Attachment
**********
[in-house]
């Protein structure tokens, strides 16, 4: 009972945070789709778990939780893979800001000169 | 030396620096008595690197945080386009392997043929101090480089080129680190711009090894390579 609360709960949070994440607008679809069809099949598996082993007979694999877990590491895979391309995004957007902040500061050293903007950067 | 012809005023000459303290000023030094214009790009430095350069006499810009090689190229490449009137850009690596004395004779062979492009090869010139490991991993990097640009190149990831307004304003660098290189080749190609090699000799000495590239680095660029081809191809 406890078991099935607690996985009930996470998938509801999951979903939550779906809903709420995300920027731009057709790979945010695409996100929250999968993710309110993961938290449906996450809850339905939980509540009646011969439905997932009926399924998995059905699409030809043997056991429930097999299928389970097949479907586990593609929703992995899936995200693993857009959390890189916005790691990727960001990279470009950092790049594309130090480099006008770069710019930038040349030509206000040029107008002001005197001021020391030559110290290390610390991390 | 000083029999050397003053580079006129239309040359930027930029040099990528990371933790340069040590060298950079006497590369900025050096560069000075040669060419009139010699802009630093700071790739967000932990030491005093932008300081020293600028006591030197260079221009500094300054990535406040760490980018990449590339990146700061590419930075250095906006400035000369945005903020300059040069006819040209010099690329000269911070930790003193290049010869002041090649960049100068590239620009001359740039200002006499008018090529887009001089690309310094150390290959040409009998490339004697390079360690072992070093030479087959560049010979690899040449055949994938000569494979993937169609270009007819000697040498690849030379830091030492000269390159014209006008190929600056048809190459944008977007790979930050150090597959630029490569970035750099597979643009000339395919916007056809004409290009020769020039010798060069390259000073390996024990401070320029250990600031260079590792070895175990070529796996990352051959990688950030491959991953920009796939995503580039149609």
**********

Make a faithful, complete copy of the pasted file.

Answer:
[in-house]
């Protein structure tokens, strides 16, 4: 009972945070789709778990939780893979800001000169 | 030396620096008595690197945080386009392997043929101090480089080129680190711009090894390579 609360709960949070994440607008679809069809099949598996082993007979694999877990590491895979391309995004957007902040500061050293903007950067 | 012809005023000459303290000023030094214009790009430095350069006499810009090689190229490449009137850009690596004395004779062979492009090869010139490991991993990097640009190149990831307004304003660098290189080749190609090699000799000495590239680095660029081809191809 406890078991099935607690996985009930996470998938509801999951979903939550779906809903709420995300920027731009057709790979945010695409996100929250999968993710309110993961938290449906996450809850339905939980509540009646011969439905997932009926399924998995059905699409030809043997056991429930097999299928389970097949479907586990593609929703992995899936995200693993857009959390890189916005790691990727960001990279470009950092790049594309130090480099006008770069710019930038040349030509206000040029107008002001005197001021020391030559110290290390610390991390 | 000083029999050397003053580079006129239309040359930027930029040099990528990371933790340069040590060298950079006497590369900025050096560069000075040669060419009139010699802009630093700071790739967000932990030491005093932008300081020293600028006591030197260079221009500094300054990535406040760490980018990449590339990146700061590419930075250095906006400035000369945005903020300059040069006819040209010099690329000269911070930790003193290049010869002041090649960049100068590239620009001359740039200002006499008018090529887009001089690309310094150390290959040409009998490339004697390079360690072992070093030479087959560049010979690899040449055949994938000569494979993937169609270009007819000697040498690849030379830091030492000269390159014209006008190929600056048809190459944008977007790979930050150090597959630029490569970035750099597979643009000339395919916007056809004409290009020769020039010798060069390259000073390996024990401070320029250990600031260079590792070895175990070529796996990352051959990688950030491959991953920009796939995503580039149609």